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Determining long-term chipper usage, productivity and fuel consumption
- Spinelli, Raffaele, Magagnotti, Natascia
- Biomass and bioenergy 2014 v.66 pp. 442-449
- contractors, data collection, employment, energy use and consumption, forest roads, knives, trucks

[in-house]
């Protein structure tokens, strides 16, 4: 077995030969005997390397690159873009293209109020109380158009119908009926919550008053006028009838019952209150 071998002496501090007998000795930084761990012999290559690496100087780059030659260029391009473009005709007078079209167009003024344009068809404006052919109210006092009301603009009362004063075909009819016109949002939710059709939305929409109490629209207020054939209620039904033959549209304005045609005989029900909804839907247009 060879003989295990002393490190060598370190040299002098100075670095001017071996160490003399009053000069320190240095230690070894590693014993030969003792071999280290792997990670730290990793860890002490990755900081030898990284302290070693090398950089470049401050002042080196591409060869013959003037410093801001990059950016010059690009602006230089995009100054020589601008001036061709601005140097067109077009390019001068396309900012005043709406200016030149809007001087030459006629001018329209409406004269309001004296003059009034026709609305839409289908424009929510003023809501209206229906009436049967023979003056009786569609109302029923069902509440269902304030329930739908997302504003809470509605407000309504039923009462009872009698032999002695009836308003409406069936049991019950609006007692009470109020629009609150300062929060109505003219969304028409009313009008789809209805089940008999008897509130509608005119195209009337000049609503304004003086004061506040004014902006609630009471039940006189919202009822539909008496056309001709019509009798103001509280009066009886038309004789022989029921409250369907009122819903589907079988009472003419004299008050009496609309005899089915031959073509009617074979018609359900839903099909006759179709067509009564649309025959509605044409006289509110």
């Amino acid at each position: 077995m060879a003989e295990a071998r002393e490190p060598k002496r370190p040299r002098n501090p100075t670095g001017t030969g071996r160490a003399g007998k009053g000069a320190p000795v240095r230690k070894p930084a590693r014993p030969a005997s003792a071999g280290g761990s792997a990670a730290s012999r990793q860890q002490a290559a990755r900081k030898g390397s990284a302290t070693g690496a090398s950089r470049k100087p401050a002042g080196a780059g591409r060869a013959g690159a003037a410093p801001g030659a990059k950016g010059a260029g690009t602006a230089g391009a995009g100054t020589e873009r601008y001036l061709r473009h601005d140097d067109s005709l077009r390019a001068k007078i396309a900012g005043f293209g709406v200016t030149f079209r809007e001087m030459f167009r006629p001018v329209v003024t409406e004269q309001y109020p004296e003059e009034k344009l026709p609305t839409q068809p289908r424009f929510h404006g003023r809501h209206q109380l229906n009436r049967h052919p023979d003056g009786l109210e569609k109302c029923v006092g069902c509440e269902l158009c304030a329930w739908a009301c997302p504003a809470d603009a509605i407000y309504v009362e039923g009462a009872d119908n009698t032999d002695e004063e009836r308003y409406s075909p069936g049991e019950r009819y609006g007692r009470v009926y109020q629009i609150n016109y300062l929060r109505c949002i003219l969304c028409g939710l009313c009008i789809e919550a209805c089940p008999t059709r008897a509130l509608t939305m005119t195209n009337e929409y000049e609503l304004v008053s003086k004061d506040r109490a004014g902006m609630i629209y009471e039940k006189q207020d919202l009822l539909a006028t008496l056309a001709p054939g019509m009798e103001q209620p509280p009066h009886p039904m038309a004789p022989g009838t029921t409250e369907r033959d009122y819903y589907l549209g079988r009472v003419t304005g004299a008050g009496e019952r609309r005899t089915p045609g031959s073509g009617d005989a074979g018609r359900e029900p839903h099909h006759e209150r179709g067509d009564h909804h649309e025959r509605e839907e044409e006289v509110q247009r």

- The Authors surveyed 6 industrial chipping operations for a whole work year, collecting data about machine usage, product output, fuel consumption and chipper knife wear. Despite the challenging work conditions offered by mountain operations, industrial chipping contractors manage to achieve a high machine use, ranging from 500 to over 2,500 h year−1. Product output varies between 18,000 and over 120,000 m3 loose chips per year. In order to acquire enough jobs, operators may travel between 1,500 to over 20,000 km in a year. Industrial chipping contractors adopt different operational strategies to achieve their production targets, and they equip accordingly. Some operators prefer to tap smaller local areas and opt for smaller tractor-powered chippers, which are less powerful and productive than larger independent-engine units, but cheaper and capable of negotiating low-standard forest roads. Others prefer to explore larger areas and achieve higher product outputs, and they opt for larger independent-engine chippers, often mounted on trucks. Long term productivity varies with machine type: tractor-powered units produce between 40 and 50 m3 loose chips per hour, whereas larger independent-engine chippers produce between 60 and 90 m3 loose chips per hour. Specific fuel consumption is about 0.5 L diesel per m3 loose chips, regardless of chipper type. A sharp knife set can process between 200 and 1,500 m3 loose chips before getting dull. Disposable knives last longer and are cheaper to manage than standard re-usable knives.